Summary of Abstract Submission

Abstract Submission No. IO50-07-0004PresentationOral

MULTIDECADAL VARIABILITY IN THE SOUTHWEST INDIAN OCEAN AFFECTING SOUTHERN AFRICAN CLIMATE

Yushi Morioka*1, Francois Engelbrecht2, Swadhin K. Behera1

1 JAMSTEC/APL, Japan
2 CSIR/NRE, The Republic of South Africa

ABSTRACT :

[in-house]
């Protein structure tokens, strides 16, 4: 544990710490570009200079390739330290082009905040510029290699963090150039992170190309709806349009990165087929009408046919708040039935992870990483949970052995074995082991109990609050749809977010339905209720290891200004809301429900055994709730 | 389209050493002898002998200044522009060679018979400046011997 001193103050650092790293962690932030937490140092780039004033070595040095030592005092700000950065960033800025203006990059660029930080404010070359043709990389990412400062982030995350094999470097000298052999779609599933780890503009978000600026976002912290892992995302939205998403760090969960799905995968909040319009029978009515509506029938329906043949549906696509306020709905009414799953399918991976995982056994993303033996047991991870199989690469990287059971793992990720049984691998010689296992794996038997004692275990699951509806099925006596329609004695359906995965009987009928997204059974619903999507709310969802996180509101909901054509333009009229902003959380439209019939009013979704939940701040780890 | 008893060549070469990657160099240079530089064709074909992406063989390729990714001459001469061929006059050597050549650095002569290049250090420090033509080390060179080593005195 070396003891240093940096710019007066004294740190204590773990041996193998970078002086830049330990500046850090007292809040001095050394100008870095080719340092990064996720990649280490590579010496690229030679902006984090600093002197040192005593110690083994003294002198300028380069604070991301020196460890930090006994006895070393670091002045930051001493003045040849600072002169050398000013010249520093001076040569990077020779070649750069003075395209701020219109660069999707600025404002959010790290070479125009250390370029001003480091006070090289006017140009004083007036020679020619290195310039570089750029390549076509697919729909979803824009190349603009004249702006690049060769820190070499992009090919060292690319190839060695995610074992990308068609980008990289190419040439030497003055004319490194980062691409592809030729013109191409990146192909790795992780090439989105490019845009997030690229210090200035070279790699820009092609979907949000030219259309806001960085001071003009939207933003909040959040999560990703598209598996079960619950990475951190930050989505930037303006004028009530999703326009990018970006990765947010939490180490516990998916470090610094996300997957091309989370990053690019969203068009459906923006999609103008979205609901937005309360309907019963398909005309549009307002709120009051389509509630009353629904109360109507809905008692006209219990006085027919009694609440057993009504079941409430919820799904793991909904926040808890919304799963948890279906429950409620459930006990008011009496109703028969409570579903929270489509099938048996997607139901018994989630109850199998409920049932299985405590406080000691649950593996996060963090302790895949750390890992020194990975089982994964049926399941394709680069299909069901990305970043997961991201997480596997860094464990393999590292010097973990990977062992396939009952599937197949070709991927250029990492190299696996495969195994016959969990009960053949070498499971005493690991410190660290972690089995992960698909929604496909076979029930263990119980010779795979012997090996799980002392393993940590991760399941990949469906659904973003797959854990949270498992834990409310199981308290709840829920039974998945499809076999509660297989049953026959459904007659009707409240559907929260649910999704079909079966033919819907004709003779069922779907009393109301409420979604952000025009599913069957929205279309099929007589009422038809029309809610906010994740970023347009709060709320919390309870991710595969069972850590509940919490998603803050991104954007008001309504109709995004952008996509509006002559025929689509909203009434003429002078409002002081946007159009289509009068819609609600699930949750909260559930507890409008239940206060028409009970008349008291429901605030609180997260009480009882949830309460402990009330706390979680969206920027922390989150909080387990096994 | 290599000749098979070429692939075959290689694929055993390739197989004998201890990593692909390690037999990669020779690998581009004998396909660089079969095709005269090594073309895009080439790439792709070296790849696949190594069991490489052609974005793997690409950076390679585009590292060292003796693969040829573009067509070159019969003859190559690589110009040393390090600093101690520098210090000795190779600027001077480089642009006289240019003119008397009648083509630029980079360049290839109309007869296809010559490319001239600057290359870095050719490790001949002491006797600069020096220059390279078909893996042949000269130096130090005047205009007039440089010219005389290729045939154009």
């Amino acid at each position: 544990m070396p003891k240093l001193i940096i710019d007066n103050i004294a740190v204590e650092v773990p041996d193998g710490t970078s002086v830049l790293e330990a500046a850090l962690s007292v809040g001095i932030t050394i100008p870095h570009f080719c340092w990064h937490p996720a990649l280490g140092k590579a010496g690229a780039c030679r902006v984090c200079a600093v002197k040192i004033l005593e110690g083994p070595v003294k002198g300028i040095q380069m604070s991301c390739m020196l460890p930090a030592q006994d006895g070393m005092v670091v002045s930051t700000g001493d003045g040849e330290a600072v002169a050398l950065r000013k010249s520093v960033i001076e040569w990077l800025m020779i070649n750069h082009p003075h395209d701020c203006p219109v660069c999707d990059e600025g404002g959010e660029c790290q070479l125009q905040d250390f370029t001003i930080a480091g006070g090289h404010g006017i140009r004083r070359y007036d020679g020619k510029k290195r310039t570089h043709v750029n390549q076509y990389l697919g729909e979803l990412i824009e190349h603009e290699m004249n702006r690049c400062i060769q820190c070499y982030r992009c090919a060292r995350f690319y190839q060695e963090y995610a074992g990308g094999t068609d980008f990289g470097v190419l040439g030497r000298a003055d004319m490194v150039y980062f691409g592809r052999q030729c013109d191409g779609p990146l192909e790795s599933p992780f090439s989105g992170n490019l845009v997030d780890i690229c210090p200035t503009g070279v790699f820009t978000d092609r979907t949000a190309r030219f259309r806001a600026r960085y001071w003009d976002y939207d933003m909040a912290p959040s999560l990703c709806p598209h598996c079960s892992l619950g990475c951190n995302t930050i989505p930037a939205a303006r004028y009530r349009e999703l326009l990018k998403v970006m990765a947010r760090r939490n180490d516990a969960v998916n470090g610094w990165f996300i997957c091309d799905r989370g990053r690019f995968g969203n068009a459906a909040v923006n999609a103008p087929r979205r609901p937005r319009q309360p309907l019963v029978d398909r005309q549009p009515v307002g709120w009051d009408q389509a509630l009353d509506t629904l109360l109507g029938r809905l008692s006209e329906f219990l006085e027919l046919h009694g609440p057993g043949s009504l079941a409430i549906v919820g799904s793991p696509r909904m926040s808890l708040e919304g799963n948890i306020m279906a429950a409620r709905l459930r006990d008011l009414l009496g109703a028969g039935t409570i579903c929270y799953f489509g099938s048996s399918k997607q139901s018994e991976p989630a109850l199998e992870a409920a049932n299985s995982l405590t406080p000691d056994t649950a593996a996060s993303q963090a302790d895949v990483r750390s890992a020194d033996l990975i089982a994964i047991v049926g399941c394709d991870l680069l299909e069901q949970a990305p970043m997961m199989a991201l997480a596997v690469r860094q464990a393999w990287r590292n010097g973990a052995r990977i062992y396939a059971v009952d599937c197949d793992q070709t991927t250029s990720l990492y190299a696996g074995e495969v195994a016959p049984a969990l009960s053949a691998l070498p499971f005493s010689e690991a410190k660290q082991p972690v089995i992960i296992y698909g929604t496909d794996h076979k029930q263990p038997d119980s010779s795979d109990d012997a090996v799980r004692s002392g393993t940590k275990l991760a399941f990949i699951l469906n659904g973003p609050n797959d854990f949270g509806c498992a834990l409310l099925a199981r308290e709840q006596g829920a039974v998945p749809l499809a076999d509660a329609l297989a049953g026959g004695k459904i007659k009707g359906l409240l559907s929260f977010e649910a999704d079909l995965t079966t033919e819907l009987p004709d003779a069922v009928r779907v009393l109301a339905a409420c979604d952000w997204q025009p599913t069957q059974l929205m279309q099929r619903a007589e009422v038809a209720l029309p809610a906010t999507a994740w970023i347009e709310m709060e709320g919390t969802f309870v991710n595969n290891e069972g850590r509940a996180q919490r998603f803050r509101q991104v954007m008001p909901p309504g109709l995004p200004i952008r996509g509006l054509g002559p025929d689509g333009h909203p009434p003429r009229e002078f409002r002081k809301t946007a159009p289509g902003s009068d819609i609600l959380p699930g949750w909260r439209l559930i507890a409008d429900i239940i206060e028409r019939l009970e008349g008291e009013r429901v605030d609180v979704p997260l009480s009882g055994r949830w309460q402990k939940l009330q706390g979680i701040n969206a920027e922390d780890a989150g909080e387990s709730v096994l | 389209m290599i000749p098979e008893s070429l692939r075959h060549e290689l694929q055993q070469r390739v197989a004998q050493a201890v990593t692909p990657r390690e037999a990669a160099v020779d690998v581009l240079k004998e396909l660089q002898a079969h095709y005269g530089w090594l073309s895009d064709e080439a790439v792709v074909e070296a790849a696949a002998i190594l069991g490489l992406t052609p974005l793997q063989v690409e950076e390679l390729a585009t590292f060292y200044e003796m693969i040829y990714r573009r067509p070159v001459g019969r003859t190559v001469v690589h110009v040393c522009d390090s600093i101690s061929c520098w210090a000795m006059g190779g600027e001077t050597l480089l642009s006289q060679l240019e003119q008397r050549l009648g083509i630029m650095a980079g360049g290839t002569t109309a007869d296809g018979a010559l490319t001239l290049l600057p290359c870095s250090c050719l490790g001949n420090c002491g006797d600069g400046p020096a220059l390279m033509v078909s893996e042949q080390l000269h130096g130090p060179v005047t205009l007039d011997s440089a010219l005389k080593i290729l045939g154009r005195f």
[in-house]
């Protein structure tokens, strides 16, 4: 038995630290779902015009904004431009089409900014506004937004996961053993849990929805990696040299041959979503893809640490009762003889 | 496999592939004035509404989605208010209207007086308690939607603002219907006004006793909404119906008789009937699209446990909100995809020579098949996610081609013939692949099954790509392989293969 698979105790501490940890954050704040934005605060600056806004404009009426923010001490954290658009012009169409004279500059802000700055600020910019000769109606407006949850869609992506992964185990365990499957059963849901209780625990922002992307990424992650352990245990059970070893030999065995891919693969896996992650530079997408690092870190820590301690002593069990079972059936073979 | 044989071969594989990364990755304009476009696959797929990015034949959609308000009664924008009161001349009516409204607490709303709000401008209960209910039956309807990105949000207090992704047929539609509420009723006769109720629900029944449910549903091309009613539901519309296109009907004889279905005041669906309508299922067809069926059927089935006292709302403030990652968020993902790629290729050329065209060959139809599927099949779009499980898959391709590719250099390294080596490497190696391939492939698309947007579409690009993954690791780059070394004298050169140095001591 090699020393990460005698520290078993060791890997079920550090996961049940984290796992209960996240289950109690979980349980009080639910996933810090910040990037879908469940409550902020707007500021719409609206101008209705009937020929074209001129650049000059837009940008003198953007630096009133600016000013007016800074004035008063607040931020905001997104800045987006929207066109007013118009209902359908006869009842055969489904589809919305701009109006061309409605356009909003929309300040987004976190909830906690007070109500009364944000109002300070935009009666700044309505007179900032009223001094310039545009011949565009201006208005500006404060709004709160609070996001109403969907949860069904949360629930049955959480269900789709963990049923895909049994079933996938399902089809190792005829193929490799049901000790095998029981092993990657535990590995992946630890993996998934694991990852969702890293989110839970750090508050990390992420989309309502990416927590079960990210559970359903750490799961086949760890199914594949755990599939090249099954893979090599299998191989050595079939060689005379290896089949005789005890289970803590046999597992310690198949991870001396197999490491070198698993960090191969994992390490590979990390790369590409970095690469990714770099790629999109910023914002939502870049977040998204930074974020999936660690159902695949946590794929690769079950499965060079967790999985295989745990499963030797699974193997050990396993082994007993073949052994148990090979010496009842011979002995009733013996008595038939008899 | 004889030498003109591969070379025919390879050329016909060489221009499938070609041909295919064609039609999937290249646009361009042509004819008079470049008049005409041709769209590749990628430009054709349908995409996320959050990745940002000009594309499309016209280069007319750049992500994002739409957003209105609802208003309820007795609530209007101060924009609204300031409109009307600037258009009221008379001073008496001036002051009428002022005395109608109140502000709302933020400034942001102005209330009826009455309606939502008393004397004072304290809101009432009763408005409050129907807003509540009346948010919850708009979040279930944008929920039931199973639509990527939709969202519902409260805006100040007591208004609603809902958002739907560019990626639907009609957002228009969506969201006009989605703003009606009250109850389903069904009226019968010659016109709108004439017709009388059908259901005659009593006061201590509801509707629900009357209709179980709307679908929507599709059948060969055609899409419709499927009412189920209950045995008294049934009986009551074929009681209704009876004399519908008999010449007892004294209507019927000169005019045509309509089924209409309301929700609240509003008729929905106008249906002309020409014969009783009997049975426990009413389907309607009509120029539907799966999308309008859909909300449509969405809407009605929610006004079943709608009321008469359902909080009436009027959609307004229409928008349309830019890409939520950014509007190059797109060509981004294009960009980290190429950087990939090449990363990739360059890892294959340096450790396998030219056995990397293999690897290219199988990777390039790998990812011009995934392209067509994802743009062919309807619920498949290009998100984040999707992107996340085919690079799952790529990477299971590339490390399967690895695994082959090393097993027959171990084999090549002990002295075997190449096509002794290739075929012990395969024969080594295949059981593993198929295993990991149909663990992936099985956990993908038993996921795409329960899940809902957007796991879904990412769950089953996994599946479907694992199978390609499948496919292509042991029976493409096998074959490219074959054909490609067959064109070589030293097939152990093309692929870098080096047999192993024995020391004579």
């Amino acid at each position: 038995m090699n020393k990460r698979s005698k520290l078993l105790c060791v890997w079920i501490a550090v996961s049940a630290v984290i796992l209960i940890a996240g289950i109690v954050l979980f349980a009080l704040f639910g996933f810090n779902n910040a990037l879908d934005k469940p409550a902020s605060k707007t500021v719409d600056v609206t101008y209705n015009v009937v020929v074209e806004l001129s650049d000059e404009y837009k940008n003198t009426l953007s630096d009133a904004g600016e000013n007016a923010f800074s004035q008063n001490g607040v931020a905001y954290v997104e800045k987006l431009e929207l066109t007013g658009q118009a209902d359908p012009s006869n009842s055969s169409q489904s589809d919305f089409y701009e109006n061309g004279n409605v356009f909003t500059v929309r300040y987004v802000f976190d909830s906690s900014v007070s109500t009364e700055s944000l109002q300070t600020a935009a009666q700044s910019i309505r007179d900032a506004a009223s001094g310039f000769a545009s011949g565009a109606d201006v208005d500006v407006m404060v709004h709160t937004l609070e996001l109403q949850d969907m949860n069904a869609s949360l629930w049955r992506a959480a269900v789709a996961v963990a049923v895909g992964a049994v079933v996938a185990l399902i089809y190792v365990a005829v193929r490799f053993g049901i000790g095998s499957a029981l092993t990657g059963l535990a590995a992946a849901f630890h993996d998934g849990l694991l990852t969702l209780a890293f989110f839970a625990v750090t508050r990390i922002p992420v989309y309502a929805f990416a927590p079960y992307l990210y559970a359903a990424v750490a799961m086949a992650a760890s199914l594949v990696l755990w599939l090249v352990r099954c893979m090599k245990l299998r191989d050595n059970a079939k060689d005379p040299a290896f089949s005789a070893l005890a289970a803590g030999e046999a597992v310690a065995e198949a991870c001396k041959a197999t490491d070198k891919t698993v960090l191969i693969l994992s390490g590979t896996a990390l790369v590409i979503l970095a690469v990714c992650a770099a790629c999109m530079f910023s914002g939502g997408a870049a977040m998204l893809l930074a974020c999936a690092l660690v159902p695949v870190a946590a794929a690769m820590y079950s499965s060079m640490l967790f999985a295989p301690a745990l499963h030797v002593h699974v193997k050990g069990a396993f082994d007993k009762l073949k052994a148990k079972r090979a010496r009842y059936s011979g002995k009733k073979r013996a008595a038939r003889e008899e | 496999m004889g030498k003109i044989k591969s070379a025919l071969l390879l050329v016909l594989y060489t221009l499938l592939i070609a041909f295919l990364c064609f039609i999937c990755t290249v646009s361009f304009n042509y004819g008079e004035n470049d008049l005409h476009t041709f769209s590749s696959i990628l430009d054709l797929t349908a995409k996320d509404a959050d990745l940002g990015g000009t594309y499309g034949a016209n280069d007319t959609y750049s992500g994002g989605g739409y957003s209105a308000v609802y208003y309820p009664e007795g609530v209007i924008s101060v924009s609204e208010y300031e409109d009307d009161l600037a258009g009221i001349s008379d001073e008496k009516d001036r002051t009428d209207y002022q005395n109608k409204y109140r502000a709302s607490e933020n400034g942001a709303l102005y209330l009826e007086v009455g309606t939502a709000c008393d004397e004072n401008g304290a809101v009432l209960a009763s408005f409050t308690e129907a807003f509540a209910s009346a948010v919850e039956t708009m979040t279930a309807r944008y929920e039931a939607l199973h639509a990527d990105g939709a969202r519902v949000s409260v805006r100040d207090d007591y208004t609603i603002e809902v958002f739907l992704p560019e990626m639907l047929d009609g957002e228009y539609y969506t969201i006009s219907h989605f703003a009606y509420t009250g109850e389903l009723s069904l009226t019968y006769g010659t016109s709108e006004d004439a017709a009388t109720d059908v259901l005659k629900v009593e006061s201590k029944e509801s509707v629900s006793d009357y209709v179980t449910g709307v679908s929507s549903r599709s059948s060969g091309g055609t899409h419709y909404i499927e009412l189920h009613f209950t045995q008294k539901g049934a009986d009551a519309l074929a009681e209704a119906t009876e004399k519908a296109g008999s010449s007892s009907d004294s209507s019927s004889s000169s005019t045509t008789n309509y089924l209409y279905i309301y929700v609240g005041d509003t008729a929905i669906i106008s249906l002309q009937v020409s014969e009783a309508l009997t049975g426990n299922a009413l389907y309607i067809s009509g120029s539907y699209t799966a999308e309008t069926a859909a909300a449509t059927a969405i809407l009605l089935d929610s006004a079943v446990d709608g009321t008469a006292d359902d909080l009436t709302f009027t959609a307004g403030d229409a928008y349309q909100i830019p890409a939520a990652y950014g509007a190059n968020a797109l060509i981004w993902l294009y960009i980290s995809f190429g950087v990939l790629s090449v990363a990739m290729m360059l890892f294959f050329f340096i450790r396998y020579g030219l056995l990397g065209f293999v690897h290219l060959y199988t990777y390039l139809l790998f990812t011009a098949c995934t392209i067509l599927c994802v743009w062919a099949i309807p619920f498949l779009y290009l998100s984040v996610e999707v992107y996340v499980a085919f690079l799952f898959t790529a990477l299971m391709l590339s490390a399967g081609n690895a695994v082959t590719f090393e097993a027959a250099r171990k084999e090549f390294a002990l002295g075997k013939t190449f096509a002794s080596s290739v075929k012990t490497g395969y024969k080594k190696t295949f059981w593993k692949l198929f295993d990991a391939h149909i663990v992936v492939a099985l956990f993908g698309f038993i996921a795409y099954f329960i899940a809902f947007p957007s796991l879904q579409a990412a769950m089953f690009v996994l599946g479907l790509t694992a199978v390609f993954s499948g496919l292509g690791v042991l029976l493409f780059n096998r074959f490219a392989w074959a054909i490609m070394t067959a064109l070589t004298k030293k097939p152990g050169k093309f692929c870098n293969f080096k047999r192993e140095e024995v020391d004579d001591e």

Multidecadal variability in the southwest Indian Ocean affecting southern African climate is extensively investigated by performing data analysis and coupled general circulation model (CGCM) experiments called SINTEX-F2s. Observation and reanalysis data available since 1982 show a distinct multidecadal variability in the southern African rainfall with a peak positive phase during 1999-2000. The rainfall variability is associated with the anomalous moisture advection from the southwest Indian Ocean, where the anticyclonic anomaly emerges. The circulation anomaly is also accompanied with the above-normal Sea Surface Temperature (SST). Both atmospheric and oceanic anomalies slowly propagate eastward from the South Atlantic to the southwest Indian Ocean. The analysis of mixed-layer heat balance reveals that the warm SST anomaly in the southwest Indian Ocean is mostly due to the eastward advection of the SST anomaly, apparently by the Antarctic Circumpolar Current. The eastward propagation of anticyclonic anomaly and warm SST anomaly is also simulated in the 270-yr outputs of CGCM control experiment, but in a sensitivity experiment, where the SST anomalies in the South Atlantic are suppressed by the model climatology, the eastward propagation of the anticyclonic anomaly becomes unclear. Although remote influences from the tropical Pacific and Antarctica were widely discussed, these results here suggest that the local air-sea interaction in the South Atlantic may also be important for the multidecadal variability in the southwest Indian Ocean affecting southern African climate.